And, of course, to date, the starters’ struggles haven’t hurt the club. But clearly, if the rotation does not alter its early course, the Sox cannot rely on their offense and bullpen to overcome such deficiencies over the long haul.
JASON BAY HAS REASON TO BE HAPPY HE’S NOT A RAY
Since his first day with the Red Sox, when he led the Sox to a walk-off victory over the A’s, Jason Bay has enjoyed a hand-in-glove fit with Boston and Fenway Park. In some ways, it has seemed as if he couldn’t have picked a more ideal destination than the one to which he was traded.
Of course, the Sox were not the only team that pursued Bay at last year’s trade deadline. The Rays were one of several clubs that pursued the slugging outfielder, and at one point, it was inaccurately reported that Tampa Bay had acquired him.
Based on his adventures in Tampa Bay’s home ballpark last night, it appears to be just as well for the outfielder that he did not land with the Rays. That is not a comment on the club, but rather a reflection on the challenges of their home venue.
Bay nearly lost a fly ball against the roof of the Tropicana Dome in the bottom of the fifth on Thursday. He also misplayed a pair of would-be singles into extra-base hits when he struggled to find both balls in the low-lying banks of lights at the Trop.
All things considered, it seems a safe guess that Bay gets greater enjoyment out of spending 81 games a year patrolling the intimate dimensions of left field at Fenway than he would battling the indoor elements of the Trop.
Offensively, Bay struck out in each of his three trips to the plate, failing to reach base for just the second time in 22 contests in April. In an almost startling development, he did not walk, and so he finished the month with 23 free passes. That number is tied for the most by a Red Sox in April since 1954, and came one short of Bay’s career high for walks in a month.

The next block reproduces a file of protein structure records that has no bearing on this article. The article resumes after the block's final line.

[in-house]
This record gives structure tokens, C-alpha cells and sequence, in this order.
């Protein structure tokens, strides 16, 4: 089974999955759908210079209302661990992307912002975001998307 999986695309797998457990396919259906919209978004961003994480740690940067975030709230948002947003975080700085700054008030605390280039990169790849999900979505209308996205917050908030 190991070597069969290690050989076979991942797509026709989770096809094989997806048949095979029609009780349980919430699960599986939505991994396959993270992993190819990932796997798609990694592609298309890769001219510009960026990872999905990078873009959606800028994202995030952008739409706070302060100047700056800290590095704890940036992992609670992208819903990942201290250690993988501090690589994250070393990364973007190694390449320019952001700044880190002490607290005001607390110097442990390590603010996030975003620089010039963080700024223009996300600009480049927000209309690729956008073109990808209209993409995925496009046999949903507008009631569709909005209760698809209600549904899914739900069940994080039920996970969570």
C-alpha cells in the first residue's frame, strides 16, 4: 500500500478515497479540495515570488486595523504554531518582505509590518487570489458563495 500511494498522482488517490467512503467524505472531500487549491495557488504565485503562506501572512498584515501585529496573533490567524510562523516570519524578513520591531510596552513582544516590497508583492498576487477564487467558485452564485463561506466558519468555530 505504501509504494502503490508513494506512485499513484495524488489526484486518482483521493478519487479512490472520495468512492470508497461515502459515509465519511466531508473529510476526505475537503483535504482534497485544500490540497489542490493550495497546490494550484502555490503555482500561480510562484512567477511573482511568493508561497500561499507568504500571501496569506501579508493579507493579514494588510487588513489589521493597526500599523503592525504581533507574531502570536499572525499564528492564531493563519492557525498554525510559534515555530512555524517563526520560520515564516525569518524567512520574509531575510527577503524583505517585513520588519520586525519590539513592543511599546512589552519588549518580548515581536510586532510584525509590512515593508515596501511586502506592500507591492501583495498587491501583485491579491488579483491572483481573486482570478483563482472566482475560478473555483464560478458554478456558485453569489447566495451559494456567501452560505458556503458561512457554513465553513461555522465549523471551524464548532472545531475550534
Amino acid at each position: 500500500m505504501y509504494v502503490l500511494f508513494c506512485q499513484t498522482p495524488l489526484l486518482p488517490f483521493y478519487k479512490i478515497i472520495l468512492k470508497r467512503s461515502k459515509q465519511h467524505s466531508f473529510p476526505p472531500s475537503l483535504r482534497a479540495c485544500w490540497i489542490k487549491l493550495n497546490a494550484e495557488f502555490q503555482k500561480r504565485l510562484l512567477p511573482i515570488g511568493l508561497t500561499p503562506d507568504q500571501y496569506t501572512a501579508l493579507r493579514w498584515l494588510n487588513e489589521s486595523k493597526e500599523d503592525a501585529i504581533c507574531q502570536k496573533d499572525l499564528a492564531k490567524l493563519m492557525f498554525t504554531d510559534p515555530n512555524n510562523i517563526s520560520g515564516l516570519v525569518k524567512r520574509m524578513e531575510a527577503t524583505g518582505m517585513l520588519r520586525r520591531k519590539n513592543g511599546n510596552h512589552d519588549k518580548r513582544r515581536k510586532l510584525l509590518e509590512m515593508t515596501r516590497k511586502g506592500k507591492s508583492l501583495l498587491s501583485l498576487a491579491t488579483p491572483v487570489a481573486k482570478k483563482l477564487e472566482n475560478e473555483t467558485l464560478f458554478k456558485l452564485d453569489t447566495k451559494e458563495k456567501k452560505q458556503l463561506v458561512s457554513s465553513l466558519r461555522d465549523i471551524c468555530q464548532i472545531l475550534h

DAVID ORTIZ IS READY TO LEAVE THE SEASON’S FIRST MONTH BEHIND
David Ortiz finished one of his worst months with the Red Sox by going 0-for-2 with a strikeout, a fly to relatively deep center and a walk. With that performance, he failed to hit a homer in a month for the first time in his seven seasons as a Red Sox. (Disclaimer: that does not count last June, when he did not play a single game due to injury.)
He never appeared to gain a sense of comfort at the plate, resorting to punching the ball to left rather than unloading with his familiar ferociousness. He finished the month with a .230 average and .623 OPS.
The slugger has had bad months before. Last April comes to mind, when Ortiz hit .184 with a .644 OPS. Ortiz recovered with a huge May (.318, 1.026) before landing on the disabled list with the torn tendon sheath in his left wrist.
He has endured full turns of the calendar without clearing the fences, though not since he was a member of the Twins. That year, Ortiz did not homer in either June or July, but recovered from that drought to hit .298 with a .365 OBP, .574 slugging mark and 16 homers in his final 71 games that year.
Despite those precedents for a rebound from a bad month, this struggle has been unlike any other in Ortiz’ career in Boston.
Physically, there is reason to wonder whether he is breaking down following a knee that required surgery after the 2007 season, a wrist injury that diminished his effectiveness in 2008 and a spring training when he was icing his shoulder. Because of those injuries, there are questions as to whether, at 33, the slugger is in a state of career decline.
Since joining the Sox in 2003, Ortiz has always provided a powerful rebuttal from the batter’s box to any concerns about his performance. But in this instance, while opposing managers continue to pay lip service to the notion that he remains a threat, opposing pitchers are not approaching him as such.
Ortiz walked in the eighth inning last night, but it was just his second walk in his last 14 games. He took just eight free passes in April.
As Ortiz himself has pointed out, it would be premature to draw any definitive conclusions and suggest that one poor month is more meaningful than a six-year track record. But the designated hitter has some work to do to prove that the season’s first month was an aberration.